Hrm, if only doctors had the time to talk to their patients instead of rushing through appointments on to the next patient. We have complex health issues, and that fact is being devalued in the current medical system. It’s a real disservice and it causes harm to the patient… and frankly, it’s got to be compounding the stresses faced by physicians too!

    What if cancer patients were denied treatments because physicians got stuck with labeling them as depressed or anxious? That’s an extreme example but how about we start designing programs that validate some of the experiences of the chronic pain patients — that normalize frustrations, sadness, grief that comes from very real limitations. The next step would be to offer adaptation strategies like teaching patients how to pace their activities (using a timer or counting the number of dishes they do and evaluating their energy levels after 5 dishes, 10 dishes… decide when they need to rest). Rate physical and mental daily activities as less or more demanding and show them how to be flexible enough to work on less demanding activities on high symptom days. Teach them the value of PROGRESS rather than watching them beat themselves up because they can never FINISH a project. Teach them that their pain will vary from day to day, build a “toolkit” of symptom management strategies and a crisis plan (if needed) that can involve family, friends, healthcare providers.

    Use management models like those developed for diabetes, cancer, pregnancy… whatever. Don’t just slap diagnoses on patients and let them try to figure out what their expectations should be, what the course of the illness is likely to be. Can you blame them when they are forced to seek support from fellow sufferers who are at various stages of coping or failing to cope? People get stuck… because they do NOT get support from doctors. And then doctors blame these same patients for failing to cope.

    Provide structure, support, resources. Not diagnosis, labels and judgement. The current system creates a self-fulfilling prophesy. I feel like I am battling the healthcare system for the help I deserve and it takes energy that could better be spent on self-care.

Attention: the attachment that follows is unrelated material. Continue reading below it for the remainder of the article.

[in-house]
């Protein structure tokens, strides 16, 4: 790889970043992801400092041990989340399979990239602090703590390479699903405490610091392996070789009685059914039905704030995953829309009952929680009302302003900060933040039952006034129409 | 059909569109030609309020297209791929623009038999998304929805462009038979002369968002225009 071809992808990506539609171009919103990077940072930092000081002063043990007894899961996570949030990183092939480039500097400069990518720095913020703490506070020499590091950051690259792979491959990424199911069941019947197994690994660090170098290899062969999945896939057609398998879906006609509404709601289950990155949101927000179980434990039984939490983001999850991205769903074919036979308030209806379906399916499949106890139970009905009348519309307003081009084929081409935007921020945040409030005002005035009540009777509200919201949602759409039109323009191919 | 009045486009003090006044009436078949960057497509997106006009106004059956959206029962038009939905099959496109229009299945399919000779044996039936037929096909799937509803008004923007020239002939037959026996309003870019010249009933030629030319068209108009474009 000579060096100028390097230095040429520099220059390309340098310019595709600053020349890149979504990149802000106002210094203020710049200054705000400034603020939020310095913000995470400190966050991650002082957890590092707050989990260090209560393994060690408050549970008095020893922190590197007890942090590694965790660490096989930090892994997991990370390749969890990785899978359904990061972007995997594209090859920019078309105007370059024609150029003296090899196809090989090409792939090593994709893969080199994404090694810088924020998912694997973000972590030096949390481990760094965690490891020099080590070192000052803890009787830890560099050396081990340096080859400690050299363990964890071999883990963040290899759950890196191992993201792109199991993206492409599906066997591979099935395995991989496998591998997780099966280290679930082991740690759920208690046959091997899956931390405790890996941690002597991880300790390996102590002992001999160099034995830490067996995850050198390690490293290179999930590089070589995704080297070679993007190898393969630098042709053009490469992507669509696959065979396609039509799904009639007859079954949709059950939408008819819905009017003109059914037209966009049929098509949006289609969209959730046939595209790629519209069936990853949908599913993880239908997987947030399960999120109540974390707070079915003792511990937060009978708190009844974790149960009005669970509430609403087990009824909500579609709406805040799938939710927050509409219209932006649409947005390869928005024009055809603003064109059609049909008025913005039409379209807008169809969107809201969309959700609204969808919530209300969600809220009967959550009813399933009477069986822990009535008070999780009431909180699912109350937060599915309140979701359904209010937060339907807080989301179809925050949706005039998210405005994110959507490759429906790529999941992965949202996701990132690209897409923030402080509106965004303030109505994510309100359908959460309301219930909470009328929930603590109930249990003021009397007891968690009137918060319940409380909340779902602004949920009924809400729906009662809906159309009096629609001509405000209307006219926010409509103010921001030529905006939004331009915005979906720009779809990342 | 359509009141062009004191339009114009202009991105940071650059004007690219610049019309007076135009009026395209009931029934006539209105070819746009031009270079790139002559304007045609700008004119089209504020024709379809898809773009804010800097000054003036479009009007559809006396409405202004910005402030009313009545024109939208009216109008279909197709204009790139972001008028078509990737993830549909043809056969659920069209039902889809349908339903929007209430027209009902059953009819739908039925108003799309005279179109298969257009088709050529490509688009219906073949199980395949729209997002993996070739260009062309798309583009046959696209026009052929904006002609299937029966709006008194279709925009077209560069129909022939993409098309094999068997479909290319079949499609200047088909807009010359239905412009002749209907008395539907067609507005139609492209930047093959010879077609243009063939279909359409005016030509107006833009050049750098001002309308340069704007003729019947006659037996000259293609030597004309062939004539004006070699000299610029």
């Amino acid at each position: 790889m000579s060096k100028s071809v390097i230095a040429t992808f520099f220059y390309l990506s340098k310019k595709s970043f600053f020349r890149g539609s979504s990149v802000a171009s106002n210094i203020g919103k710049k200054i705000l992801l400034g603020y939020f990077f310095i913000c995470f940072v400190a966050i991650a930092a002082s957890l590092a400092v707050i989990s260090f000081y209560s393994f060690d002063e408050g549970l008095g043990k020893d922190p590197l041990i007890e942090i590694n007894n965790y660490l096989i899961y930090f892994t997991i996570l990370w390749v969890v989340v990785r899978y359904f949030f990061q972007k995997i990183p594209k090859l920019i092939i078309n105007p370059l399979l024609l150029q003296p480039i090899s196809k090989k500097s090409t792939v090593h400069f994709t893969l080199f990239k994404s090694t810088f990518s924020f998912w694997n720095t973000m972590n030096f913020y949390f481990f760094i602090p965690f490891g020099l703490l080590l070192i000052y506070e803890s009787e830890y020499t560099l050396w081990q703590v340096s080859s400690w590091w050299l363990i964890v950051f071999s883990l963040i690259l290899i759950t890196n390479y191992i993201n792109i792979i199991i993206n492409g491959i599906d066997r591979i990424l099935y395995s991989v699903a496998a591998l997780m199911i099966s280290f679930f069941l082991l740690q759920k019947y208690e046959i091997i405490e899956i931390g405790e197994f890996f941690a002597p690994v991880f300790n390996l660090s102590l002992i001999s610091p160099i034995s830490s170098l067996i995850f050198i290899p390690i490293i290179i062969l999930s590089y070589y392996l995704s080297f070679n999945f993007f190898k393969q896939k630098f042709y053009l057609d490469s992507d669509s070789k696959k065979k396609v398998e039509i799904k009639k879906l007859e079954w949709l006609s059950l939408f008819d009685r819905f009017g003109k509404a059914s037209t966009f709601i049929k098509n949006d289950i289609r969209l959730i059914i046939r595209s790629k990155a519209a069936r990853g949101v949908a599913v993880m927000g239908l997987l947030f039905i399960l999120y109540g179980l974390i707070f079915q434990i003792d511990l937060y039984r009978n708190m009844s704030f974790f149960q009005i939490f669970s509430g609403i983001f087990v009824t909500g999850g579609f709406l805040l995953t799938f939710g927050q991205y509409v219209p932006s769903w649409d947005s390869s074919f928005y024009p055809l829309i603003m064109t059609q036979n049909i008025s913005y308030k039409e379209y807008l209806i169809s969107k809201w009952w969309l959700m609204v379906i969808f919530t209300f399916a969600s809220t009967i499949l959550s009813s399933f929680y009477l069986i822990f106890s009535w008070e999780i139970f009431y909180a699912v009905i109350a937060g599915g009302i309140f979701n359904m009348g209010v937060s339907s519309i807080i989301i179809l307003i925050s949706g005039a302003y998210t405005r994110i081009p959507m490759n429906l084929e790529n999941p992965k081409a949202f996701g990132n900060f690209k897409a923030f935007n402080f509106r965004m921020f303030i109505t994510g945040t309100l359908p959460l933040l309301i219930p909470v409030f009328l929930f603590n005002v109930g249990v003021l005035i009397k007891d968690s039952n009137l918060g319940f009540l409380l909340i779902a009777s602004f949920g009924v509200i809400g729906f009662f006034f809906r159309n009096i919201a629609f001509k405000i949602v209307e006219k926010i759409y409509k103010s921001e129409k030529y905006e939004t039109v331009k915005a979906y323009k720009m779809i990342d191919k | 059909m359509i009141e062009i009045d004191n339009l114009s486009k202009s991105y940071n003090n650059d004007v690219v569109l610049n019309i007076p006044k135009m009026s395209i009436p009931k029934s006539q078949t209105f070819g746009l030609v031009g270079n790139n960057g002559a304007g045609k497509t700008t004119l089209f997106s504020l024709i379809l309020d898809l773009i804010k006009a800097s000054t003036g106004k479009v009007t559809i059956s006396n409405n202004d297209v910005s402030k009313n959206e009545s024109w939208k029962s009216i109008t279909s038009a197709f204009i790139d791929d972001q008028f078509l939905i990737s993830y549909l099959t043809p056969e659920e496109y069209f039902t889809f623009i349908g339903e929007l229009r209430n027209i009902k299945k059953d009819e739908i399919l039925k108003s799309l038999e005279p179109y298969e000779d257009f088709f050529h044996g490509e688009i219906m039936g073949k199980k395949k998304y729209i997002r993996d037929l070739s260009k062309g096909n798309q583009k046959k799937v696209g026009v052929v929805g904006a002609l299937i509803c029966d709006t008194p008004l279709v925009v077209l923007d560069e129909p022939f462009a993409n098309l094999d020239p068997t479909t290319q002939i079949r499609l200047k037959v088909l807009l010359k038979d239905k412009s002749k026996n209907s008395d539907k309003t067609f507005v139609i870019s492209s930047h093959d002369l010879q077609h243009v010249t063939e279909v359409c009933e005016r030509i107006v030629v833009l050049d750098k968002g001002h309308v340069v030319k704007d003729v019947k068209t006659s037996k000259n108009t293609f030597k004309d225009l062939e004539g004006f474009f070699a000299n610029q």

A chronic illness diagnosis *IS* life-changing. I had to come to many realizations on my own and seek my own validation. If cancer patients or diabetic patients received the same level of treatment as chronic pain patients, then their disease courses would inevitably decline.

    The medical system has created a self-fulfilling prophesy. They don’t support patients and then they wonder why patients are coping poorly.

  2. Sandra G. says:

    I couldn’t put any better than Heather J. did. Sha is SPOT ON.
    Heather, with your permission, may I print, or post your reply, to share with family, friends, doctors, and fellow support group members coping with this illness?
    Thank you!! 💜

  3. Bron says:

    Thank you very much Heather; You have stated the views of ALL of us. I know that I find my appointments very disappointing, for as you say “we have a 10 minute allocation ” (for which I have to pay $60 ) to just get my prescription repeats. These medications I, too, have had to find from our own research/fellow Fibro patients. I have made this point on various occasions regarding our dismissal because either our Doctors don’t understand Fibromyalgia, or our Health Systems don’t want to recognise it ?? To me this is the same/more than the suffering of Life-threatening conditions, as we know we will have it with us for Many years. I also know that we do deteriorate with Fibro, (slowly but surely).
    I agree that we would all benefit from All-round support services, as Heather has stated, like Diabetes, without us having to search/pay for these services ourselves.
    I also agree that I know I am not depressed/anxious. I get angry when others try to tell me that I ” am capable of doing whatever I want”: Little do they know. I know that I have good days and bad days, and if I push through, when I shouldn’t push through, then It Hits Hard, but no-one can see that, for We All Look Normal to others.